Appleton's Cyclopedia of American Biography, edited by James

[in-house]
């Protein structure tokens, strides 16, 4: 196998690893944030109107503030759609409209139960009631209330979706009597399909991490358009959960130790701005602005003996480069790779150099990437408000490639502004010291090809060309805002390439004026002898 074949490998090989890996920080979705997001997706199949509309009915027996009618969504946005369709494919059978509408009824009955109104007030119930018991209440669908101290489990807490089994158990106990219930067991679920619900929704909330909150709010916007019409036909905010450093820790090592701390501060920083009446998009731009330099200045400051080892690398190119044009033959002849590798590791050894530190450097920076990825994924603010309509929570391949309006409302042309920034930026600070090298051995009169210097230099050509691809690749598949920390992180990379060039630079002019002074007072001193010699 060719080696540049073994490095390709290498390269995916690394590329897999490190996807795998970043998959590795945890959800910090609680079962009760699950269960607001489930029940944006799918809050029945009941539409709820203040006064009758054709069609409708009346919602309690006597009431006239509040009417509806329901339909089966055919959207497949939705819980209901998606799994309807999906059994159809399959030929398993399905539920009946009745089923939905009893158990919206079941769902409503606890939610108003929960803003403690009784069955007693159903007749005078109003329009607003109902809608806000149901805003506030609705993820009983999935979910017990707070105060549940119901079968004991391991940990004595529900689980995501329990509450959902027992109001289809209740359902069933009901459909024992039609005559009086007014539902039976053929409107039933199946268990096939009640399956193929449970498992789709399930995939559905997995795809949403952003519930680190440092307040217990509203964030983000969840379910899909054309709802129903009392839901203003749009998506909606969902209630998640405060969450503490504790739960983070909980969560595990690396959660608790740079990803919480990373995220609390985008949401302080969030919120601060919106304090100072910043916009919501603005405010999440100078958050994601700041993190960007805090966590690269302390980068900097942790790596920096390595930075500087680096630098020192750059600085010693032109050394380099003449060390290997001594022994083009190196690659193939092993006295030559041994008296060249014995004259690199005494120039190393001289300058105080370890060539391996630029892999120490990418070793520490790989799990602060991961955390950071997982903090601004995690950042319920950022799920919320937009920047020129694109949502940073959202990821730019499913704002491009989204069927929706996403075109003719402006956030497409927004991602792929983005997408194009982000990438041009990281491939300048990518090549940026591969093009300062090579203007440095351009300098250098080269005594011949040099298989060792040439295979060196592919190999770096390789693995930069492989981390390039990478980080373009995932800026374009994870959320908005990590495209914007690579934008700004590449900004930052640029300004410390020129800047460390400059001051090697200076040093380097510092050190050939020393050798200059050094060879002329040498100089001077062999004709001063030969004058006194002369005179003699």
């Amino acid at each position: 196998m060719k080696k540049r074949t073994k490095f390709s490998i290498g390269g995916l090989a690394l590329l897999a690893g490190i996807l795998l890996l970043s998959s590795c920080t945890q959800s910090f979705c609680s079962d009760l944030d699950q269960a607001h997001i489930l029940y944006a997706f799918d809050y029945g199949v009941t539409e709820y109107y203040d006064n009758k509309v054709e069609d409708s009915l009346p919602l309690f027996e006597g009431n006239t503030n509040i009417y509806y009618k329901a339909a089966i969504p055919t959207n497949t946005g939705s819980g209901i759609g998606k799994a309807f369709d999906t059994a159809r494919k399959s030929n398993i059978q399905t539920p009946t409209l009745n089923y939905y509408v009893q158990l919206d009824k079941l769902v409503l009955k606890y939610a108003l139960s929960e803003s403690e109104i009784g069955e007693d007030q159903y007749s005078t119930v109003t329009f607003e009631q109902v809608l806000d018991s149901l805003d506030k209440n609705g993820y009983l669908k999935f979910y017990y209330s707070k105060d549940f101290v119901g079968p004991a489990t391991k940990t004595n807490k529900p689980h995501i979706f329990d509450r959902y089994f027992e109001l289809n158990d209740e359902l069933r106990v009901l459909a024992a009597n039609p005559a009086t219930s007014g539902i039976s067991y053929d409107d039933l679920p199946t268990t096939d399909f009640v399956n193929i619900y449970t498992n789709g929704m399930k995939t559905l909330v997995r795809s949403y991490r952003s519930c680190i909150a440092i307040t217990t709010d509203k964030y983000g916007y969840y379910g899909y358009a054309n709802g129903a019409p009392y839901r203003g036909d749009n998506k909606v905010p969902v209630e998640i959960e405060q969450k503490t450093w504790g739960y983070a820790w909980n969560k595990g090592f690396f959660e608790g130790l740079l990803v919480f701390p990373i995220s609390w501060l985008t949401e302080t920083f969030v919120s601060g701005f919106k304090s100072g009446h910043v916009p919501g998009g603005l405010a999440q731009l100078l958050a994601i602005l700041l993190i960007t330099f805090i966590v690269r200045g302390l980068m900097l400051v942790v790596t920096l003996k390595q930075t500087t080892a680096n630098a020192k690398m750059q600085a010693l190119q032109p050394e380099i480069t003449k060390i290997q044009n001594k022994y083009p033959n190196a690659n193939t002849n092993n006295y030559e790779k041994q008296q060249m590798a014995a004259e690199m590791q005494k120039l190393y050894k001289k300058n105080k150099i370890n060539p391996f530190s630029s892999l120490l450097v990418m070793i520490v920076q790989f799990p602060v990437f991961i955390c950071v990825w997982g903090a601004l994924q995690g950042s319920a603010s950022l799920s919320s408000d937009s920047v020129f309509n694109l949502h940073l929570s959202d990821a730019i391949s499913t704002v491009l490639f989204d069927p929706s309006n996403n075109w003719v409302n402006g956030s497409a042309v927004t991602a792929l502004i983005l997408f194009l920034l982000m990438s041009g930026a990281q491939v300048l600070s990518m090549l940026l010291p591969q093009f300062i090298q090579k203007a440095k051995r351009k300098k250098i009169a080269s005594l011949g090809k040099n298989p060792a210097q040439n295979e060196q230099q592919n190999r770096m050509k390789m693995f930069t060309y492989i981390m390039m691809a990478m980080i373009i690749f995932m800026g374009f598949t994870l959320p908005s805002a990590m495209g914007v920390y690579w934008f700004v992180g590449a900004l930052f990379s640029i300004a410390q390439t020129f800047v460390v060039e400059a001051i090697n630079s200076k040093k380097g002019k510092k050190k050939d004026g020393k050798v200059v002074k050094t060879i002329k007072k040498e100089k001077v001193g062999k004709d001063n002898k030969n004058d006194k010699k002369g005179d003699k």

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WALBRIDGE, Hiram, lawyer, born in Ithaca, New York, 2 February, 1821; died in New York city, 6 December, 1870. He removed to Ohio with his parents at an early age, was educated at the university of that state, studied law, was admitted to the bar in 1842, was elected colonel of militia the same year, and in 1843 he was appointed brigadier-general. With others he formed a plan to establish four newspapers in Texas, to advocate the independence of that country, and to create an anti-annexation sentiment, but the annexation of Texas rendered their enterprise futile, and Walbridge returned to Toledo, whence he removed to New York in 1847 to engage in commercial transactions. He was elected to congress as a Democrat, serving from 5 December, 1853, till 3 March, 1855, and advocating a Pacific railroad bill and the introduction of a bill to regulate the militia of the seas, which attracted public attention. He was a personal friend of President Lincoln, and during the war he frequently addressed the boards of trade in western cities, advocating a support of the government. He was vice-president of the National commercial convention at Chicago, and subsequently presided at similar conventions in Detroit and Louisville. At these meetings he advocated free banking, a reduction of taxation, and the development of the resources of the west.--His brother, HENRY S. (1809-1869), served in congress as a Whig from 1 December, 1851, till 3 March, 1853, and was a judge of the supreme court of New York. He was killed in a railroad accident in the Bergen tunnel, near Hoboken, New Jersey
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